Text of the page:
Least Developed Countries Require Highest Possible Degree of Attention from Int'l Community: Report
The Least Developed Countries (LDC's) - a category of States that are deemed highly disadvantaged in their development process are in need of the highest degree of attention on the part of the international community, a report released here on Tuesday says.
"Tough growth revival in the last decade, major structural challenges remain," the report named Growth, Employment and Decent Work in the LDC's by the International Labour Office (ILO) finds.
"Growth in the last decade was high but volatile because it was based on exports of primary commodities rather than a diversified production structure," according to the report.
Employment in the LDC's has grown at an annual average rate of 2.9 percent, which is slightly above population growth but much weaker than GDP growth. Growth took place in the services sector, with industry accounting for a mere 10 per cent of total employment in 2008 from 8 percent in 2000.
A countries' production matters because it enhances learning capabilities that are the basis of productive transformation and productivity growth, the report finds.
"National priorities in circumstances are critical in shaping policies," Sanjesh Naidu, the Economic Adviser of Pacific Islands Forum, said at a press briefing held here at the UN headquarters in New York.
Implementing labor market and social policies that encourage the transition from the informal to the formal economy protecting the incomes of the most vulnerable groups, as well as setting up a range of labour market institutions to cover areas such as employment protection legislation and minimum wage are recommended, the report notes.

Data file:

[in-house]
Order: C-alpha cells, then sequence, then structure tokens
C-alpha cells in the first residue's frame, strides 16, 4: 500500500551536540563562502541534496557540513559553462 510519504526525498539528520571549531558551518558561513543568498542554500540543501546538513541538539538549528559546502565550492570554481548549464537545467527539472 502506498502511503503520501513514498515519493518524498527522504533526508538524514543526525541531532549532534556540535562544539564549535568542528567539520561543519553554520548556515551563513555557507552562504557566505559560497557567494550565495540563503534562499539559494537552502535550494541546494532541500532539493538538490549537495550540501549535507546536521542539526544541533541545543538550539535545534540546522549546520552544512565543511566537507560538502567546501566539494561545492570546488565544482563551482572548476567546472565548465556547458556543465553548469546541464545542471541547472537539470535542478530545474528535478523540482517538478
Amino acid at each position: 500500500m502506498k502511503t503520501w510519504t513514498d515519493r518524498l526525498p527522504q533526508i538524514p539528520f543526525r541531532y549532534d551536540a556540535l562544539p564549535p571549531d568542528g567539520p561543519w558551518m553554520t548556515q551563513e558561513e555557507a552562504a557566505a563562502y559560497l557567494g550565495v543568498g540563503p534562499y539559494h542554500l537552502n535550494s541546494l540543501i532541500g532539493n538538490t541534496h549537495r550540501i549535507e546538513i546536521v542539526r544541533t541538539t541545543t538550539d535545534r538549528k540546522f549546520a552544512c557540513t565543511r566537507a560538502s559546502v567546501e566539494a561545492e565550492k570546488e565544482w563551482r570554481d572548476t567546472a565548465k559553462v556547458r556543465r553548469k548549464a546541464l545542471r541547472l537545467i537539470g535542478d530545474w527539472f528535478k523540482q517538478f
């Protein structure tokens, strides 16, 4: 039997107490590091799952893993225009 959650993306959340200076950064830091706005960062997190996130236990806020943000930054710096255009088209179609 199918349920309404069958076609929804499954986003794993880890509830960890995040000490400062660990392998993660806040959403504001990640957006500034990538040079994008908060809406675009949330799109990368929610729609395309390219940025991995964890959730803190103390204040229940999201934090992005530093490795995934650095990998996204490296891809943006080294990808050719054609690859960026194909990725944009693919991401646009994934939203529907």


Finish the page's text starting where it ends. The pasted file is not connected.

"A proven means to ensure that all workers receive at least a salary allowing a decent life for their families is to impose minimum wage legislation," the report shows, and notes that collective bargaining and freedom of association have important developmental impacts.
Since the Least Developed Country category was initiated, in 1971, only 3 countries have graduated to 'developing country' status: Botswana, Cape Verde, and the Maldives in January 2011. Jose Manuel Salazar-Xirinachs, the Executive Director of the Employment Sector of International Labour Organization said this is "disappointing."
"We would all like to see a bigger rate of graduation... In a way it's like being trapped in a vicious circle," Salazar- Xirinachs said.
In the report the relationship between GDP growth, employment and decent work in the LDC's is examined, within a longer term perspective but focusing on the last decade.
The current LDC's consist of 33 African countries, 14 Asian countries and Haiti in the Latin America and Caribbean area.